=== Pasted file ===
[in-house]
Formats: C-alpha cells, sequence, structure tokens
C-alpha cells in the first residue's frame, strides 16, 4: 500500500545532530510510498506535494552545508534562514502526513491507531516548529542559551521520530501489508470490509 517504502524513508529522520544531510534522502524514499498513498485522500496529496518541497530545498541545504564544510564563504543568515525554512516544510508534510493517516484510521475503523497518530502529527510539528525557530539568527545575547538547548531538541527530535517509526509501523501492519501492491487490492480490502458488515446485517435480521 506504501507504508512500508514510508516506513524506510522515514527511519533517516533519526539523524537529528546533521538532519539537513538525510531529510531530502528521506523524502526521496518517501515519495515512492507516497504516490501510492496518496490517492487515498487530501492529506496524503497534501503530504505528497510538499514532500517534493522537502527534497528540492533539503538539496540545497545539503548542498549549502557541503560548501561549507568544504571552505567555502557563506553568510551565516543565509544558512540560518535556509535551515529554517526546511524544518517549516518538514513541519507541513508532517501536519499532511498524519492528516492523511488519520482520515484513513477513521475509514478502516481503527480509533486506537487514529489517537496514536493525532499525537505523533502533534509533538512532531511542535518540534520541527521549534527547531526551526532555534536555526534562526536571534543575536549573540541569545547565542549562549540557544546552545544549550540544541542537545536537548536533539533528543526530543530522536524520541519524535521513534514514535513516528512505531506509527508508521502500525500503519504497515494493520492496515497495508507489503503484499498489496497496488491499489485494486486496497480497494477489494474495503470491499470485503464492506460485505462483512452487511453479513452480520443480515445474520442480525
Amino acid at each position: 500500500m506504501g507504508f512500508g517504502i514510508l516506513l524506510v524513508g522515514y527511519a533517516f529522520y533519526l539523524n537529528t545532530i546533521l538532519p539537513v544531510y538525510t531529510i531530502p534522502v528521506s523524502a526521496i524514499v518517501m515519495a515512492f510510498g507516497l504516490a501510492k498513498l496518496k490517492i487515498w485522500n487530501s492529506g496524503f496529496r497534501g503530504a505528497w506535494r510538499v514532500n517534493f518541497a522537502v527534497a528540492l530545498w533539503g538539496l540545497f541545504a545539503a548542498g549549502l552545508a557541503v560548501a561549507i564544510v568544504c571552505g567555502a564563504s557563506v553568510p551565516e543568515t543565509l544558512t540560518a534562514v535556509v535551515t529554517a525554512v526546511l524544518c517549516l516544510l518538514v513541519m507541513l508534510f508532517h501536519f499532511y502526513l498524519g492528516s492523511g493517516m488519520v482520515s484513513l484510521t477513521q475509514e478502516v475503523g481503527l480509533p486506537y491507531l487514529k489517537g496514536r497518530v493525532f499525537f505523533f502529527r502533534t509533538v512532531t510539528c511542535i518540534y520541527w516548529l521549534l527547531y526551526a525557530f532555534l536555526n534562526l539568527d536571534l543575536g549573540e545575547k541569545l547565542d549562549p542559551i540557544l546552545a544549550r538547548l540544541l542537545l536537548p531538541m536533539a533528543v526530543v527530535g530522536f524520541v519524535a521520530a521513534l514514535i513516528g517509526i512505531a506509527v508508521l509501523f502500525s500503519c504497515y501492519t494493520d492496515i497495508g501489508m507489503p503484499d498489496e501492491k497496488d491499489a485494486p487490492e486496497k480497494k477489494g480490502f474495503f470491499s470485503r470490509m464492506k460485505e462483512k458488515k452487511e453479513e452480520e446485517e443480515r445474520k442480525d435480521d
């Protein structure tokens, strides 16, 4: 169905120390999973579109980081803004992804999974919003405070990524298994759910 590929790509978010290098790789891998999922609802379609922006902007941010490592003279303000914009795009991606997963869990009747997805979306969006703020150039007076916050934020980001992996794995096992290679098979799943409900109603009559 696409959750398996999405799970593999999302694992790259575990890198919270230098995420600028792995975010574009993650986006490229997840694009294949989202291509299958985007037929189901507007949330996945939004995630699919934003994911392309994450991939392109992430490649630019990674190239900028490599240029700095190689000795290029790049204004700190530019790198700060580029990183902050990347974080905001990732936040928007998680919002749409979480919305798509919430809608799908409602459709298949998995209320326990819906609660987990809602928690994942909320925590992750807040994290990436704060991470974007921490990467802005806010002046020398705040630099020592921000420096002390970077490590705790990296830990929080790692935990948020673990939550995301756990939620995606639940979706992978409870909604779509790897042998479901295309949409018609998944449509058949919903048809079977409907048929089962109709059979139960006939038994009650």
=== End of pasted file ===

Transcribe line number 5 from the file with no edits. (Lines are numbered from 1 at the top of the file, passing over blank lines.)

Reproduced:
């Protein structure tokens, strides 16, 4: 169905120390999973579109980081803004992804999974919003405070990524298994759910 590929790509978010290098790789891998999922609802379609922006902007941010490592003279303000914009795009991606997963869990009747997805979306969006703020150039007076916050934020980001992996794995096992290679098979799943409900109603009559 696409959750398996999405799970593999999302694992790259575990890198919270230098995420600028792995975010574009993650986006490229997840694009294949989202291509299958985007037929189901507007949330996945939004995630699919934003994911392309994450991939392109992430490649630019990674190239900028490599240029700095190689000795290029790049204004700190530019790198700060580029990183902050990347974080905001990732936040928007998680919002749409979480919305798509919430809608799908409602459709298949998995209320326990819906609660987990809602928690994942909320925590992750807040994290990436704060991470974007921490990467802005806010002046020398705040630099020592921000420096002390970077490590705790990296830990929080790692935990948020673990939550995301756990939620995606639940979706992978409870909604779509790897042998479901295309949409018609998944449509058949919903048809079977409907048929089962109709059979139960006939038994009650």